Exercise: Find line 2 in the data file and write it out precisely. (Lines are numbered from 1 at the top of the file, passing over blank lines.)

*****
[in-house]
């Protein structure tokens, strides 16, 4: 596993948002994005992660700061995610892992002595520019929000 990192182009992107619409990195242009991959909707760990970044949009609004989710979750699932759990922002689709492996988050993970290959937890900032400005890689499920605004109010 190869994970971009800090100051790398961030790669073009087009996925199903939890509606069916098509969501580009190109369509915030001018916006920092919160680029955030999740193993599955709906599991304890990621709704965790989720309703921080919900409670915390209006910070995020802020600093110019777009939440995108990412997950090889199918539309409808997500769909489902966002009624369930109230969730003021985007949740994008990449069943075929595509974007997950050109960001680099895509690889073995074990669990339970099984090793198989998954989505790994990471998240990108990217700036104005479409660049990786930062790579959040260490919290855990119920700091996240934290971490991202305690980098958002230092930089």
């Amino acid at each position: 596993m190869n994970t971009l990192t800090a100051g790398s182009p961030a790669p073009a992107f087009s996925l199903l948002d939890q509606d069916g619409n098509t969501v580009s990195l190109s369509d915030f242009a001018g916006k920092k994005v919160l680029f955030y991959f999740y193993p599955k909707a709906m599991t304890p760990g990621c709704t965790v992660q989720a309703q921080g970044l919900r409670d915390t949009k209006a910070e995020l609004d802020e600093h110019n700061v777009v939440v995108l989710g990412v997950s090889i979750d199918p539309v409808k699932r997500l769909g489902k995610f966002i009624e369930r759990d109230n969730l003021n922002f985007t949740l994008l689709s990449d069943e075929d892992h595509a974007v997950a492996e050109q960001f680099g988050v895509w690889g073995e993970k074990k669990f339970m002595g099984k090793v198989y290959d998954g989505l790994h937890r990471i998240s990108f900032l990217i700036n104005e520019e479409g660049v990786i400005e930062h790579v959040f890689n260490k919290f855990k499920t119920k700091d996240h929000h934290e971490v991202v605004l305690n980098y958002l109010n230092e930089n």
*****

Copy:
């Protein structure tokens, strides 16, 4: 596993948002994005992660700061995610892992002595520019929000 990192182009992107619409990195242009991959909707760990970044949009609004989710979750699932759990922002689709492996988050993970290959937890900032400005890689499920605004109010 190869994970971009800090100051790398961030790669073009087009996925199903939890509606069916098509969501580009190109369509915030001018916006920092919160680029955030999740193993599955709906599991304890990621709704965790989720309703921080919900409670915390209006910070995020802020600093110019777009939440995108990412997950090889199918539309409808997500769909489902966002009624369930109230969730003021985007949740994008990449069943075929595509974007997950050109960001680099895509690889073995074990669990339970099984090793198989998954989505790994990471998240990108990217700036104005479409660049990786930062790579959040260490919290855990119920700091996240934290971490991202305690980098958002230092930089």